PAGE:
THREE MONTHS into her new role as senior technical officer for adaptation with the Climate Change Division (CCD) of the Ministry of Economic Growth and Job Creation, and fresh from the recent global climate talks in Katowice, Poland, Le-Anne Roper has no illusions about the ‘heavy lifting’ involved in her work.
In fact, she welcomes it and is keen on ensuring she makes her mark, serving as part of the team tasked to help Jamaicans see the value of climate change adaptation and with creating the enabling environment that allows them to take the steps required to build individual and collective resilience to impacts, including extreme weather events.
The Caribbean came face to face with such events during the 2017 hurricane season, when hurricanes of up to Category 5 devastated sections of the region, leaving in their wake several lives lost and billions of dollars in damage, while also making the case for adaptation, particularly for vulnerable countries.
“Thus far, it’s been a good experience,” Roper said of her new job. “There’re lots to do, so one thing I’m learning off the bat is that time management is important so as not be overwhelmed by it all. As the officer responsible for adaptation, I’m aware of how important my role is in supporting Jamaica to be more resilient, and I intend to do all I can in this regard.”
To date, Roper said the most “eye-opening experience” has been the climate change negotiations in Poland in December.
“Though I have attend two conferences prior, it was in a different capacity and a much shorter period than the three weeks I attended this year. I was able to better grasp the complexities of getting the world to agree on what needs to be done when priorities across countries can be as far as the east is from the west,” she revealed.
“I also understood even more what’s at stake and the sacrifices we need to make to ensure that we can truly adapt to climate change, while also taking into account limits to adaptation. It will be a challenge, but I’m up for it,” Roper added.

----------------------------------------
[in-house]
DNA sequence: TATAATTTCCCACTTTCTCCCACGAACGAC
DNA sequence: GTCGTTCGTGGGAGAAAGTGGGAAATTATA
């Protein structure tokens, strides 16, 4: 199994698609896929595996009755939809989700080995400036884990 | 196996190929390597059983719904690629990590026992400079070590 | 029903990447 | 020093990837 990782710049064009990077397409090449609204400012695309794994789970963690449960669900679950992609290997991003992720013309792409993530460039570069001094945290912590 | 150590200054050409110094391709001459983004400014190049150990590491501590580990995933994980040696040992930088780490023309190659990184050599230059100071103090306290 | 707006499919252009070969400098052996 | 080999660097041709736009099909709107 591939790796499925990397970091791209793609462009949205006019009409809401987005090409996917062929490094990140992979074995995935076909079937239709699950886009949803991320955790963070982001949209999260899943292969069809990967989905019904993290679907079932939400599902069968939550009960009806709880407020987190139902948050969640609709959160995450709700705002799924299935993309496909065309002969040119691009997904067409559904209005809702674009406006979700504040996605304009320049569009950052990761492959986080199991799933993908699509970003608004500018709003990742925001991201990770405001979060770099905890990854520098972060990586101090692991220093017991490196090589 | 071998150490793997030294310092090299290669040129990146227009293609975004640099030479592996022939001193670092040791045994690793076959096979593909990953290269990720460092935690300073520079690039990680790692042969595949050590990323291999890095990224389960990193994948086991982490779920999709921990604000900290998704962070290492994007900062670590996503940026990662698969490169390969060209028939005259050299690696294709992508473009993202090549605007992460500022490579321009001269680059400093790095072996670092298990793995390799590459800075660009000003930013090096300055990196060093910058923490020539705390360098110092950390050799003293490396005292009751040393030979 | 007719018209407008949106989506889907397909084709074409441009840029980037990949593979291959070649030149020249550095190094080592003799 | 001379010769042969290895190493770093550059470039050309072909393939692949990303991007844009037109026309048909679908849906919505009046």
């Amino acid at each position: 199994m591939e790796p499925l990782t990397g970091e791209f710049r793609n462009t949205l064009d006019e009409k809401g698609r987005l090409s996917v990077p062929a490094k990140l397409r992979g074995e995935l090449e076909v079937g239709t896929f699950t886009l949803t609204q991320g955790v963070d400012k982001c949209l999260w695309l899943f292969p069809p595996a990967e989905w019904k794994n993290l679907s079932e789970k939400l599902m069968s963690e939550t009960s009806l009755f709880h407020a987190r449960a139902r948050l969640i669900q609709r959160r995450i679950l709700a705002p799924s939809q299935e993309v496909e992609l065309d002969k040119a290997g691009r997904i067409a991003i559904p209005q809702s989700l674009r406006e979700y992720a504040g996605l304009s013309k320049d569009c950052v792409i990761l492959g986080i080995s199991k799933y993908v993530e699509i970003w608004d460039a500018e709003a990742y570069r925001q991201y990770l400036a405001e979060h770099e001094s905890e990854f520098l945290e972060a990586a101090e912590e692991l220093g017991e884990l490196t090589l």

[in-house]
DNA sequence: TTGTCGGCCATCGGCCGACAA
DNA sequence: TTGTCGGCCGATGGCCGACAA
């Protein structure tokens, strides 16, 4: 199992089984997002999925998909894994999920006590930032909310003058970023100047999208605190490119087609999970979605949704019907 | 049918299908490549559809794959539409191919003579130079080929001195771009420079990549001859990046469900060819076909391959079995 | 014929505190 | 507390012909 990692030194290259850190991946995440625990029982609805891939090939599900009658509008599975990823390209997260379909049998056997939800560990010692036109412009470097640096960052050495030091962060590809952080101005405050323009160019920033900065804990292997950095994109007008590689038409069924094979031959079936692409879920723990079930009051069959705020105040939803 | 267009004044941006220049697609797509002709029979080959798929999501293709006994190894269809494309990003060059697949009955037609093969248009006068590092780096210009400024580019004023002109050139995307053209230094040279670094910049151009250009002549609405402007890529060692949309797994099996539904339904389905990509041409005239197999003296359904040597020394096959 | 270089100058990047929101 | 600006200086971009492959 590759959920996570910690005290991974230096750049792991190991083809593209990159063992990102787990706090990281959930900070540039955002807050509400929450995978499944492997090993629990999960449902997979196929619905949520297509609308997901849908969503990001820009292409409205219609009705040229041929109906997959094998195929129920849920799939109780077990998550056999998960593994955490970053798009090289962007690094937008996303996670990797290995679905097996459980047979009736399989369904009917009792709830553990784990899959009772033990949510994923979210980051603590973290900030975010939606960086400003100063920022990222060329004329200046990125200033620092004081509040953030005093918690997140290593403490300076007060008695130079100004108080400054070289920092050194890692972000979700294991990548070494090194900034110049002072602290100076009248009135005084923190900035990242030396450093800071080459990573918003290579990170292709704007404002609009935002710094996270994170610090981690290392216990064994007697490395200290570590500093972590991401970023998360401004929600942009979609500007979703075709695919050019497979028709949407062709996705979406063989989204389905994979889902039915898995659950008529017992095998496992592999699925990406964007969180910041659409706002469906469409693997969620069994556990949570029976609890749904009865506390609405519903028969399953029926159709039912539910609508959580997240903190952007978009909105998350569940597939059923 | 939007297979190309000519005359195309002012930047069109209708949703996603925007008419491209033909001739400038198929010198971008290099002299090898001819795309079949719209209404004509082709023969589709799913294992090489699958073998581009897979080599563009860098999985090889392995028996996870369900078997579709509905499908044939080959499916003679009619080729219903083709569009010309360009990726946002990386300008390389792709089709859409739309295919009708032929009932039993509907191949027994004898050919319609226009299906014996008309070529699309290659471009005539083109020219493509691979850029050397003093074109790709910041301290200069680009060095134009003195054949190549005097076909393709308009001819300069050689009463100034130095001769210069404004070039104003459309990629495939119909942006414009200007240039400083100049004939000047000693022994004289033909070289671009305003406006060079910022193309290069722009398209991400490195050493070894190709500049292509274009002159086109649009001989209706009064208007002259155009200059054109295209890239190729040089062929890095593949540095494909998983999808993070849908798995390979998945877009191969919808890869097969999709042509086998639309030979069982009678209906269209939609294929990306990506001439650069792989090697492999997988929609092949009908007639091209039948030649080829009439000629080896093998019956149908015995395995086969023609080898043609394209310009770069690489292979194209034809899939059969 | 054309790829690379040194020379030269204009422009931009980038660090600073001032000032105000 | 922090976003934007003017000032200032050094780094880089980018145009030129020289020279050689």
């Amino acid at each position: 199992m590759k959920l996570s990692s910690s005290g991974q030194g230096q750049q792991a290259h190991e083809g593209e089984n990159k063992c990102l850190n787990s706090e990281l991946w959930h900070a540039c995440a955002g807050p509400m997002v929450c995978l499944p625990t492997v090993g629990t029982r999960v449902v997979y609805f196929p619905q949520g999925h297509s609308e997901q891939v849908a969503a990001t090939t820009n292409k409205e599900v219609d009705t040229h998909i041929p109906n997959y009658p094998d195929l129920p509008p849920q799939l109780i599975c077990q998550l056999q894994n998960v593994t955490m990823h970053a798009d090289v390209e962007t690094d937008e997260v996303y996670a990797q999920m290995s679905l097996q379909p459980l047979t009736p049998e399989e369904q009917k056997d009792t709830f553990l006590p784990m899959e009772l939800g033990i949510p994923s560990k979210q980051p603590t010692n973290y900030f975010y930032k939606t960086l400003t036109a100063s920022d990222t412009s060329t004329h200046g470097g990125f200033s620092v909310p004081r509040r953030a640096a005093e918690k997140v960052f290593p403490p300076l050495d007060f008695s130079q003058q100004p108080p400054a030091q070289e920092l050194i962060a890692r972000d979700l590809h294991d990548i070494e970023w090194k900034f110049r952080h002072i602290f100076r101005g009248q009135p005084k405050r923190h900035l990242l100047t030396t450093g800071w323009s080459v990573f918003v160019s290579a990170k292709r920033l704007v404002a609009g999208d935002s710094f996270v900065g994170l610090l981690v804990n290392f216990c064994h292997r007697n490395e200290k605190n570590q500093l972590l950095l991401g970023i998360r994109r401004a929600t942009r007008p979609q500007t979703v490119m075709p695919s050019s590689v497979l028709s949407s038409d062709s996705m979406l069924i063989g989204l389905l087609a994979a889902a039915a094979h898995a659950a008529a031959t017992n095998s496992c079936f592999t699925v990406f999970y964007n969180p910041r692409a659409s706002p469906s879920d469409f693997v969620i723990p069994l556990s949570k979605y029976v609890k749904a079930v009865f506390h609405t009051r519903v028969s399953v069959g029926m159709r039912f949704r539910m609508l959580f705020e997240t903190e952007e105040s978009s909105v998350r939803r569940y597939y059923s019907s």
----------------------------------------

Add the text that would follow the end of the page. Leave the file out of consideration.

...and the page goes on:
According to the former sustainable development planning officer with the Planning Institute of Jamaica, climate change has long held her interest.
“Climate change has been a passion of mine for years, so much so that it was a specialisation when I did my master’s degree a decade ago. When the opportunity arose, I felt that I should throw my hat in the ring, as it’s something I knew I could do. My predecessor excelled in the role and set a great basis on which to continue to expand Jamaica’s adaptation efforts, and I knew I could continue this important work with the wealth of experience I gained at the Planning Institute of Jamaica,” she noted.
Roper Grateful For Peer Support
Thankfully, her efforts to date have been aided by the small but dynamic team at the CCD and her predecessor, Dr Orville Grey, who is now employed to the Green Climate Fund in South Korea.
“Dr Grey has been nothing but supportive. He has an open-door policy so to speak, and I’ve been able to check in from time to time to get advice or ask questions, as needed. I know he’s rooting for my success and that of Jamaica, so he will always be on hand to lend us a hand, where appropriate,” she added.
The holder of a master’s degree in natural resource and environ-mental management and a bachelor’s degree in pure and applied chemistry, Roper said she is committed to working collaboratively with stakeholders to realise success in her role.
“My one goal is to play a part in building the country’s resilience through sound, effective adaptation measures, particularly for those most vulnerable and in the most critical sectors of our society. I hope to do this through, inter alia, working alongside stakeholders at all levels, understanding the needs, and helping to fill the gaps where it’s in my ability to do so,” she said.
“I would love to be able to see Jamaicans talking about adaptation as a necessary part of life and, more importantly, actually adapting. I also want to bring greater light to the issues of our limits to adaptation and seeing how we can incorporate this in how we plan and develop,” Roper added.
On being female in a field that has typically be dominated by males, she said what is important is that she does a good job and sets a great example for other women to emulate.
“It’s about being competent to carry out the job that needs to be done. I can only hope that in doing my job well, I can be an example of how women can excel and achieve whatever we put our minds to,” she said.